STRASBURG — Town staff and policymakers understand the frustration that residents feel when they have to pay larger-than-normal water bills.
“That happened to me last year,” said Town Councilwoman Jocelyn Vena. “My bill was $2,300.”
“I told you directly,” she said, turning to Town Manager Wyatt Pearson. “You said, ‘That happened to me a couple years ago, too, when I just came into town.’”
The town couldn’t fix Vena’s bill or Pearson’s bill, and it can’t fix anyone else’s bill, except in certain circumstances outlined in the town’s Adjustment and Meter Policy.
Before moving to town, Vena said she lived in Purcellville, which had high water rates at the time — about as high as Strasburg is experiencing now since spending $25 million on a water treatment plant and public works building that the town is still paying for.
“I never thought about really questioning it, because it is what it is,” said Vena.
Discussing the matter of water and sewer billing at a Monday meeting of the town’s Infrastructure Committee, Pearson and several members of the Town Council listened to concerns from area residents about their bills.
Town resident Nathan Jordan, 38, recently complained to the town about an $832 bill he received after using sprinklers to water his lawn.
Jordan was charged for using 30,000 gallons, but his main contention is that the town charged him $416 in sewer charges, even though he said the town was aware that the water did not enter the sewer system and even took the initiative to send someone to his house when they noticed his water usage was higher than usual. They confirmed he was using sprinklers, he said, but never contacted him about the potential for drastically higher charges.
Jordan said he wasn’t aware of the town’s policy to charge residents water and sewer rates with no cost relief when residents water their lawns or fill their swimming pools. When he moved to town a year ago, he signed up for water online and wasn’t given an informational packet that the town gives to people who sign up in person.
“I’m lucky I’m in the position I am financially that this was paid,” he said. “’Cause when I said something to them, and I said, ‘I’m not paying this,’ they said, ‘We’ll just shut your water off.’ No. 1, that’s ridiculous. This isn’t like I said, ‘I’m not going to pay any of it.’ I said, “I’m gonna pay what I feel is right; I’ll send you guys $500.” But he said he was told, “If you don’t pay it all, it’s off.”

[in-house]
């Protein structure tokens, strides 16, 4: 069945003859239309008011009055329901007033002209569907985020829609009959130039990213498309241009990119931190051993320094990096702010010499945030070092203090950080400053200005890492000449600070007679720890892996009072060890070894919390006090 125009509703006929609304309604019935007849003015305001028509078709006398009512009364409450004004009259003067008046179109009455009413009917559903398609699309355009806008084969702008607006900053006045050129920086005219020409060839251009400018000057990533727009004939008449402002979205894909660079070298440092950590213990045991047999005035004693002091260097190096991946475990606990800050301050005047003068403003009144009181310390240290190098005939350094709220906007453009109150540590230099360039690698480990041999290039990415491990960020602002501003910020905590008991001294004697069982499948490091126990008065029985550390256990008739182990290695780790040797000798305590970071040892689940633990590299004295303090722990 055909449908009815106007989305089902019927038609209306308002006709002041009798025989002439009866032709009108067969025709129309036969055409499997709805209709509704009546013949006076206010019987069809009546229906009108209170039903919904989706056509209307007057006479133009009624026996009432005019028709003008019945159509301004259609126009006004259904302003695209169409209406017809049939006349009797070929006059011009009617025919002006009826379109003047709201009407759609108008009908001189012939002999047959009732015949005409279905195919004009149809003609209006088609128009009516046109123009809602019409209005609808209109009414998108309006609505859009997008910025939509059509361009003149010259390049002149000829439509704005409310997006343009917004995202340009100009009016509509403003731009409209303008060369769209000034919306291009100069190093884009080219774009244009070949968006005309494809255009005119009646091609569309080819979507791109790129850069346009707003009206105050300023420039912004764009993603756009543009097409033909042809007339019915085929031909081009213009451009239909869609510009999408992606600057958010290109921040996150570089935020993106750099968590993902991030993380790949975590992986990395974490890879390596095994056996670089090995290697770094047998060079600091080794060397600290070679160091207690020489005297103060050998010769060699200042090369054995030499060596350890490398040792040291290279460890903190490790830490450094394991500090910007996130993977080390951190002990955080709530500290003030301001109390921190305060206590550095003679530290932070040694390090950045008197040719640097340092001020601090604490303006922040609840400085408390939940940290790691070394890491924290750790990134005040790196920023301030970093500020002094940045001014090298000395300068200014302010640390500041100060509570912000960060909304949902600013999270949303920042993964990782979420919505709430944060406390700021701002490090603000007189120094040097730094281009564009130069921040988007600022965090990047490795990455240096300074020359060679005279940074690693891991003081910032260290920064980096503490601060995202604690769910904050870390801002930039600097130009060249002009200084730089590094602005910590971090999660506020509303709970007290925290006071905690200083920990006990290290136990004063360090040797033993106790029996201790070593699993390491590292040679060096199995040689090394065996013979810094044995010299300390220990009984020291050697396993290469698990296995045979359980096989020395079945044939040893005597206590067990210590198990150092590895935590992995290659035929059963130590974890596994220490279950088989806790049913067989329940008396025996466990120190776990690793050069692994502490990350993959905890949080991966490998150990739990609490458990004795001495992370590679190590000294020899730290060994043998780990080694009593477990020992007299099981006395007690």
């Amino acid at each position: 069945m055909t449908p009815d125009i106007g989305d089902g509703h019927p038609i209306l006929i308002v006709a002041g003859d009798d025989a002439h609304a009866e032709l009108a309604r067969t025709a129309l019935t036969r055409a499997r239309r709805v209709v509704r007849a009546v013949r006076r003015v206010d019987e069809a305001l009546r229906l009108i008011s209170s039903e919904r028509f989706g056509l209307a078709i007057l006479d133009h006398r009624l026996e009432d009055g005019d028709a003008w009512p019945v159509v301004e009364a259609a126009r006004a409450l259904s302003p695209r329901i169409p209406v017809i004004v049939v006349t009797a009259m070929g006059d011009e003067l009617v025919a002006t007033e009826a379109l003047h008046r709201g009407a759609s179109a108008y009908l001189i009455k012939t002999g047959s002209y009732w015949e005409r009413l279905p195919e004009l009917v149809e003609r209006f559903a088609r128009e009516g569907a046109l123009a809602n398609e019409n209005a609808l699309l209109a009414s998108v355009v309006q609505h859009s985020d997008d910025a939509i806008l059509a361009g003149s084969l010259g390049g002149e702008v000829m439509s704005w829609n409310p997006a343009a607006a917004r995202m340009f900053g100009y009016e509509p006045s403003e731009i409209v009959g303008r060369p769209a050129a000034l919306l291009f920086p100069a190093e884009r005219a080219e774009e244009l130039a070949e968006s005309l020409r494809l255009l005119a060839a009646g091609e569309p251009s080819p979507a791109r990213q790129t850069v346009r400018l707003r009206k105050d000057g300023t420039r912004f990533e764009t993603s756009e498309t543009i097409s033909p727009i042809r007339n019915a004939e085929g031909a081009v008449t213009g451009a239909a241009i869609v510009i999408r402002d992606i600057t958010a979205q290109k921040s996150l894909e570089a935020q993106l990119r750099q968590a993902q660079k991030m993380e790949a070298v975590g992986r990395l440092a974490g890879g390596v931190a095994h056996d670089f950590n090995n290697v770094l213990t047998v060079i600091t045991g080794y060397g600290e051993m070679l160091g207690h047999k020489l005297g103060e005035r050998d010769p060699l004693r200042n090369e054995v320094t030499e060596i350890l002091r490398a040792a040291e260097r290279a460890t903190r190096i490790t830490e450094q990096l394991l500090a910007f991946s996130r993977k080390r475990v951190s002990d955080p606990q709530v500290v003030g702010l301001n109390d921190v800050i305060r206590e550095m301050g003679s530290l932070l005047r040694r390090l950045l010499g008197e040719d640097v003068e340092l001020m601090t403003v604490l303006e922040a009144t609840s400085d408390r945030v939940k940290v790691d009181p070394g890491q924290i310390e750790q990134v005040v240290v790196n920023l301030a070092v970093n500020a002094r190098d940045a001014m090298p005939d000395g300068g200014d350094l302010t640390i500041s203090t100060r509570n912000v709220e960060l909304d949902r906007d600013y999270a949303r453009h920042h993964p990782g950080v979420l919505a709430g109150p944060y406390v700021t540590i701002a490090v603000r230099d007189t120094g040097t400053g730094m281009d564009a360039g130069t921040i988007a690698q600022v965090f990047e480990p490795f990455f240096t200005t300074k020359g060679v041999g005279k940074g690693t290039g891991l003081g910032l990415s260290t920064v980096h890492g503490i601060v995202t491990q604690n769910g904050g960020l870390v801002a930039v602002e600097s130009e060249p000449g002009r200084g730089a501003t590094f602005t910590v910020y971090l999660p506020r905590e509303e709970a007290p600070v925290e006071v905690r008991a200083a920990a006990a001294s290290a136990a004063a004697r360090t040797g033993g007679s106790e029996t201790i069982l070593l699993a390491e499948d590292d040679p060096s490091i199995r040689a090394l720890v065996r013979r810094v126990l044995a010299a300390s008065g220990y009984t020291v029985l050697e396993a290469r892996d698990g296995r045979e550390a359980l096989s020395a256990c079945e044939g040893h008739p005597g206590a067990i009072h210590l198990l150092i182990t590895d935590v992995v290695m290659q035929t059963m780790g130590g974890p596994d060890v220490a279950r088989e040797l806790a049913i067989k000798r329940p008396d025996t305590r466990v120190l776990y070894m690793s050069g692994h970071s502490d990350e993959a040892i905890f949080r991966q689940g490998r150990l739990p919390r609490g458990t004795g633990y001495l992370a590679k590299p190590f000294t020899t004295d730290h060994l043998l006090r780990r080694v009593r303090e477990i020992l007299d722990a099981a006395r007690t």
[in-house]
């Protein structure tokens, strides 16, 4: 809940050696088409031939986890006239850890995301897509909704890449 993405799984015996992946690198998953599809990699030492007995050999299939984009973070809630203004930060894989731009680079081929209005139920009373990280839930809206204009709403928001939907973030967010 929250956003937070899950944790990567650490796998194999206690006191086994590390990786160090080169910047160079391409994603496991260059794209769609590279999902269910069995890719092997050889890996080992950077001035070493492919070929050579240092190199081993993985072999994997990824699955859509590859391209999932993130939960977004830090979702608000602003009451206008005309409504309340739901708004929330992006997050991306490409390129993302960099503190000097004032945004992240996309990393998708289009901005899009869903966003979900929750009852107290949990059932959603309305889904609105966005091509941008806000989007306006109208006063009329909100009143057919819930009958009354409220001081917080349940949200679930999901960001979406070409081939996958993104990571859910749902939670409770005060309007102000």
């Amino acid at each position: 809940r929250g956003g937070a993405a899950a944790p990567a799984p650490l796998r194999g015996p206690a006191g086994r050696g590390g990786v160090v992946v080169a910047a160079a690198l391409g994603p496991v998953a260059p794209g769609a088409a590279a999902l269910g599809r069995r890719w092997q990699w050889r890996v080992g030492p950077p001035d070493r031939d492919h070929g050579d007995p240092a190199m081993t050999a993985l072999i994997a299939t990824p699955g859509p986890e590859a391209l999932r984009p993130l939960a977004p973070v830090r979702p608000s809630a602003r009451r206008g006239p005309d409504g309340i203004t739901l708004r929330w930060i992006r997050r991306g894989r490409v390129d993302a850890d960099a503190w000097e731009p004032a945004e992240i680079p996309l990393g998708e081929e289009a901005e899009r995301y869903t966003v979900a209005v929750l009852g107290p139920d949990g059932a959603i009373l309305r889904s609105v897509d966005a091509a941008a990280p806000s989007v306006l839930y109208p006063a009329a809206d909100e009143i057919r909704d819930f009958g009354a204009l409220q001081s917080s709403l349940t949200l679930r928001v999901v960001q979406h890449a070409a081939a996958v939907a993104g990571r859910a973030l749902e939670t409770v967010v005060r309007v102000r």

That’s problem No. 2, he said.
“The median income around here, this would crush some people in this town,” he said. “This is more than people’s mortgages. This is not OK.”
Strasburg is a small town with a big debt to pay on its relatively new water treatment plant, said Councilwoman Kim Bishop.
Though it’s easy for people to compare the town’s high water rates to those of other communities around Virginia, Bishop said that only works for communities of roughly the same size and population.
“Cities have people,” she said.
But Strasburg has only 2,700 water and sewer customers to pay into that fund. The cost of the water treatment plant will be spread around more as new people move into houses and businesses built in town, but in the meantime, the town’s few residents carry the burden.
“It doesn’t make any of us happy, but it’s a fact of where we live,” she said.
She and Pearson empathized with Jordan’s situation.
“I think your circumstance, everybody can relate to,” Pearson told him, “and I think we’ll continue to have conversations about it.”
But Pearson said lowering water rates and preventing bills from spiking isn’t as easy as changing the town’s policy.
“Anything based on circumstantial evidence or knowledge is just opening up the door for abuse and a slippery slope,” he said, “so we stick to the policies that we have on the books.”
A new smart water meter system that the town is considering implementing is expected to allow staff to charge by the gallon instead of rounding down to the nearest 1,000 gallons.